Ask anybody who swims in the sea regularly if it’s good for you, and they’ll undoubtedly tell you that it is. Open water swimming, sea swimming and cold-water swimming have exploded in popularity in recent years, however this is no fad – Doctors were prescribing swimming in the sea and visiting the coast to “take the sea air” as far back as 200 years ago, and the treatment is known as thalassotherapy.

What’s So Good About Sea Swimming?

Recently the growth in tri-sports and adventure racing has seen many swimmers take to the open water, and the reported benefits for both physical and mental health have also introduced people to its benefits. Swimming in the sea or in cold water on a regular basis is said to soothe and improve skin conditions thanks to seawater’s higher mineral content, and immersion in salt water has also been said to alleviate respiratory ailments such as hay-fever and sinusitis because saline water is thought to reduce inflammation. Swimming in cold water releases endorphins, adrenaline and cortisol, helping to lift mood, whilst the effect of regularly placing your body under mild stress by immersing yourself in cold water has been shown to increase the body’s white blood cell count, improving immunity and the body’s reaction to stress.

wild swimming with cornish rock tors

Sea Swimming in Cornwall

The sea here in Cornwall isn’t that cold over the summer months though; in fact, for those of us who enjoy the sea all year round the summer months when sea temperatures can reach 15-18 degrees Celsius are positively warm! Regularly submersing in the sea and settling into a nice rhythm to swim along a beautiful stretch of coastline is without doubt, in our opinion, the most enjoyable and beneficial exercise that one can undertake. The breathing patterns of swimming stimulate the parasympathetic nervous system, and an A-to-B swim can be an almost meditative experience when you are totally absorbed in your timing and technique.

swimming into port isaac on a wild swimming session

And then there’s the view. On a calm and sunny day the view looking back at the stunning stretch of coast along which we are lucky enough to run our sessions is second to none. Wading into the water at Port Gaverne and swimming the one mile stretch to Port Isaac pausing to enjoy the view en-route, before swimming into one of Cornwall’s most picturesque villages through the harbour walls is an incredible experience. For swimmers wanting to cover some distance we can extend the route or swim the return leg, whilst others may be content do swim a mile and walk back along the cliff path, enjoying the view from the other direction.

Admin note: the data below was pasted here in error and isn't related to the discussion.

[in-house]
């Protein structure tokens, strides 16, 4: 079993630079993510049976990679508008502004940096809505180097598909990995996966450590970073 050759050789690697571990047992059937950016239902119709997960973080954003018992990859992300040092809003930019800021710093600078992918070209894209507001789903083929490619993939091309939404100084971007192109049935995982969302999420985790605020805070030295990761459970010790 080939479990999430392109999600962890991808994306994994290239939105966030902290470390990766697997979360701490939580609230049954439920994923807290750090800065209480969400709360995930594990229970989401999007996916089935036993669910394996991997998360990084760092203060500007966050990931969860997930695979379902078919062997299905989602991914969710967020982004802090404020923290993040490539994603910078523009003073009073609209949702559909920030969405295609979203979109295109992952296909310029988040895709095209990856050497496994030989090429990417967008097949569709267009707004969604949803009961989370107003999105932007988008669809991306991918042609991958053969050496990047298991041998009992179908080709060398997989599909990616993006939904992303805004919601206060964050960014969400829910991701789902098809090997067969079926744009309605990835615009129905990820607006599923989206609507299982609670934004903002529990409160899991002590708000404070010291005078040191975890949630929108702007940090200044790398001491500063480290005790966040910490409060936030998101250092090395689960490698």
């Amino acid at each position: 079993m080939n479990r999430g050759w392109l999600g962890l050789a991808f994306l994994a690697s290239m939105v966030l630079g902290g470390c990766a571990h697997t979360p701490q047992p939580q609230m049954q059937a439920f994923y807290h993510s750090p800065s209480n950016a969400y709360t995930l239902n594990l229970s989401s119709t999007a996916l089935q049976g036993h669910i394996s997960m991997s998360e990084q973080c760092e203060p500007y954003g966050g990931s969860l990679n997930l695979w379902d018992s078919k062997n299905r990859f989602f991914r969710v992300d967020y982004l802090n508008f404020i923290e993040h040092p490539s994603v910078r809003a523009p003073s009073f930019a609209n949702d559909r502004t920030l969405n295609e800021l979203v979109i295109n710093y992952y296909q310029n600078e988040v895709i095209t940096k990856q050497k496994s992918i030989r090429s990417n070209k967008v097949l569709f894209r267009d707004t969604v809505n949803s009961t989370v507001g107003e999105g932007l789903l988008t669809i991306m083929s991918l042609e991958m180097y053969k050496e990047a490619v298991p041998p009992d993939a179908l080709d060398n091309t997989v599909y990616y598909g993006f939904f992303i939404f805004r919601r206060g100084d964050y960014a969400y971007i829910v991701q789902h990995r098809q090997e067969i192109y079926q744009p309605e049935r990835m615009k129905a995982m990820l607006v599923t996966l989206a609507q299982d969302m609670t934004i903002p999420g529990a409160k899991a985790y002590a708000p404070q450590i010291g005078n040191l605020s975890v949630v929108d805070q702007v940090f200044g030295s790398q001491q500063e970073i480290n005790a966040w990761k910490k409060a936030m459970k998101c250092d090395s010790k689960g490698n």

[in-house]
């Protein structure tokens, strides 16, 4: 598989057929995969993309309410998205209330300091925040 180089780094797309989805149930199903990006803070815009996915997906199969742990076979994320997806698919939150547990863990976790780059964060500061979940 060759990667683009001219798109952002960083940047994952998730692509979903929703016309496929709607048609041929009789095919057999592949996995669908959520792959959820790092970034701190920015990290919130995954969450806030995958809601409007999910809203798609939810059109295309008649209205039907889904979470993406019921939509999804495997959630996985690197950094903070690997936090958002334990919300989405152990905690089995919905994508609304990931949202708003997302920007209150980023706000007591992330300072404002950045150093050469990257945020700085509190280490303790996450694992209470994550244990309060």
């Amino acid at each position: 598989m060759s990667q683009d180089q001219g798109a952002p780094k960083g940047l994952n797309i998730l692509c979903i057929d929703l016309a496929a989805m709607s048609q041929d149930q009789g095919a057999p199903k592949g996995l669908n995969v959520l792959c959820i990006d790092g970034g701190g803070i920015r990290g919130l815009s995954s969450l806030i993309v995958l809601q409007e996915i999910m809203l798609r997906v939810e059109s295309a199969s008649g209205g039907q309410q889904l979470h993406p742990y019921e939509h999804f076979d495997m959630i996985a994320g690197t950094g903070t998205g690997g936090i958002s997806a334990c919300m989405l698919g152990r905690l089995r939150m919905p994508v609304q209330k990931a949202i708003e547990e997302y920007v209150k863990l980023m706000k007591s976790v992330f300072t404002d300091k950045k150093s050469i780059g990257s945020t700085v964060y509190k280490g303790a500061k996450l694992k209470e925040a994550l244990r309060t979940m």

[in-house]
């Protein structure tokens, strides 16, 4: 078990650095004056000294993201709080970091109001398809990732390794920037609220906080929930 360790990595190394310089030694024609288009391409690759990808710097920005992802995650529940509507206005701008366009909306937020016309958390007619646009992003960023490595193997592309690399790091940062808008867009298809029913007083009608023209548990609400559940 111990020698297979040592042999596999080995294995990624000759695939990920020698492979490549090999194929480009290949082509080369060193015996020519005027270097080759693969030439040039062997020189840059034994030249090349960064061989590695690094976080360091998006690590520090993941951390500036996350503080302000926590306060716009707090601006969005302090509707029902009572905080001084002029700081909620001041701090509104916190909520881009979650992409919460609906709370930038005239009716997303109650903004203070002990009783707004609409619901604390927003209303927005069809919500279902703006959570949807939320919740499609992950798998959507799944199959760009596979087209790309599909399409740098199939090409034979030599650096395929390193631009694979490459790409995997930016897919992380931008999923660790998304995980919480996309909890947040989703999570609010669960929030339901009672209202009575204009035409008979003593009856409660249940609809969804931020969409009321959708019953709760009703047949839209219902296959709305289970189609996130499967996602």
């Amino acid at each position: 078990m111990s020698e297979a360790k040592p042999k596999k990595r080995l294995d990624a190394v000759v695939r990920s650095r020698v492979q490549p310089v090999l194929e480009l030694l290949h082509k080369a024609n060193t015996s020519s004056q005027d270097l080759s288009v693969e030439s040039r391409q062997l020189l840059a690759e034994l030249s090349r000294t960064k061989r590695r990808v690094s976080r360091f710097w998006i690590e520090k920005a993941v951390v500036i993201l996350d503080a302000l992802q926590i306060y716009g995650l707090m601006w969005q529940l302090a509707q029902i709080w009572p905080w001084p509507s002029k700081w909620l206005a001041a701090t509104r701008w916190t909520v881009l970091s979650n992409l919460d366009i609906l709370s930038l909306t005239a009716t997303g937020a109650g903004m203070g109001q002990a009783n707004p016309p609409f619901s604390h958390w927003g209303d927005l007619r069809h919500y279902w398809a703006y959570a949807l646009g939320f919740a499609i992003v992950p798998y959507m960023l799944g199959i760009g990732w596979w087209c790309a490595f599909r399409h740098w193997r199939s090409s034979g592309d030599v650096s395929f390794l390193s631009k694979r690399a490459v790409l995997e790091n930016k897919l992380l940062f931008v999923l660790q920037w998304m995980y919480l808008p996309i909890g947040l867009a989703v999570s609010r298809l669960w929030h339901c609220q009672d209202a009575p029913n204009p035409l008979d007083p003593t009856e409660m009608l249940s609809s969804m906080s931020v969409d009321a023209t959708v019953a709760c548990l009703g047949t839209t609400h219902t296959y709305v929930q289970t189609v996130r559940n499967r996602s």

swimming between the harbour walls at port isaac

This year, The Big Swim Cornwall is taking a break; in past summers this event has always been a highlight as hundreds of enthusiasts swim the one-mile route that we are so familiar with and raise money for charity. The last two events have been unlucky with the weather and this year the organisers are taking a year off to “let the grass grow back” to use a favourite Glastonbury phrase, and to re-evaluate their routes and plans for inclement conditions to minimize stress should they be unlucky again in the future. The great news though, is that you can still swim the route of The Big Swim, but on any day that you choose and without lots of other swimmers. Whilst running over the finish line in Port Isaac is a great feeling, getting splashed or kicked during the mass-start (particularly if you’ve entered one of the more competitive categories) isn’t a great feeling. We can take you out solo or in a small group with one of our instructors paddling a sea kayak alongside you for support, encouragement and to stop you from veering off course.

open water swimmer with support paddler on Cornish Rock Tors guided wild swimming training session in Cornwall

Whether you are a seasoned sea swimmer, are new to adventure events and looking for a supported training session, or you want to see whether sea swimming could help lift your mood or ease an ailment, we can tailor sessions to suit your needs. Our guided wild swimming sessions run at 8am, so you’ll see the best of the day, and cost £40 per person.

Click to find out more about our Guided Wild Swimming sessions.


If you’re after an active holiday and want to make the most of Cornwall’s varied landscapes, then our Pedal and Paddle Offer will be just what you’re looking for. As a National Trust ambassador business, we’ve teamed up with the team at the Lanhydrock Cycle Hub to offer our customers 20% off activities with each other. If you join us for a guided sea kayaking or stand-up paddleboard session, or hire equipment with us, then you can claim 20% off cycle hire or guided mountain biking sessions at Lanydrock and make the most of the incredible woodland trails. Likewise, if you’ve hired bikes from the Cycle Hub at Lanhydrock then they’ll give you a voucher for 20% off paddle activities and hire with us here at Port Gaverne.